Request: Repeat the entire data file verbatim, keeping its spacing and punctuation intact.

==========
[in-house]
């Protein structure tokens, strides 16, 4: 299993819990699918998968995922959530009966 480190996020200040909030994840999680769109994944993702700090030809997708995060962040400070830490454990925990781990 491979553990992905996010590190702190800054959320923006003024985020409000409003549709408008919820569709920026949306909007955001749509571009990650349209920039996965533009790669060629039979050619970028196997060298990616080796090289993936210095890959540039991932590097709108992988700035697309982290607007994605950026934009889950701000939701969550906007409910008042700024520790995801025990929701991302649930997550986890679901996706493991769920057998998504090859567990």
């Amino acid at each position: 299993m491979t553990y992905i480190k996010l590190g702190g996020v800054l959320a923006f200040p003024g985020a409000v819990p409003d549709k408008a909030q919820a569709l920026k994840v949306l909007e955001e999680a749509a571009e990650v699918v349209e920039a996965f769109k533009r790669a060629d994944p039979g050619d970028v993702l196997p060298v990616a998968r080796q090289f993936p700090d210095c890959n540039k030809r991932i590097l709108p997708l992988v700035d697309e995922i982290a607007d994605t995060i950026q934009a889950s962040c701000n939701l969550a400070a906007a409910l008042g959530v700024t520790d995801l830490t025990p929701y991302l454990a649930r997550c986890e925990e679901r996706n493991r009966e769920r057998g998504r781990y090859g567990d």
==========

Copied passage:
[in-house]
């Protein structure tokens, strides 16, 4: 299993819990699918998968995922959530009966 480190996020200040909030994840999680769109994944993702700090030809997708995060962040400070830490454990925990781990 491979553990992905996010590190702190800054959320923006003024985020409000409003549709408008919820569709920026949306909007955001749509571009990650349209920039996965533009790669060629039979050619970028196997060298990616080796090289993936210095890959540039991932590097709108992988700035697309982290607007994605950026934009889950701000939701969550906007409910008042700024520790995801025990929701991302649930997550986890679901996706493991769920057998998504090859567990």
């Amino acid at each position: 299993m491979t553990y992905i480190k996010l590190g702190g996020v800054l959320a923006f200040p003024g985020a409000v819990p409003d549709k408008a909030q919820a569709l920026k994840v949306l909007e955001e999680a749509a571009e990650v699918v349209e920039a996965f769109k533009r790669a060629d994944p039979g050619d970028v993702l196997p060298v990616a998968r080796q090289f993936p700090d210095c890959n540039k030809r991932i590097l709108p997708l992988v700035d697309e995922i982290a607007d994605t995060i950026q934009a889950s962040c701000n939701l969550a400070a906007a409910l008042g959530v700024t520790d995801l830490t025990p929701y991302l454990a649930r997550c986890e925990e679901r996706n493991r009966e769920r057998g998504r781990y090859g567990d």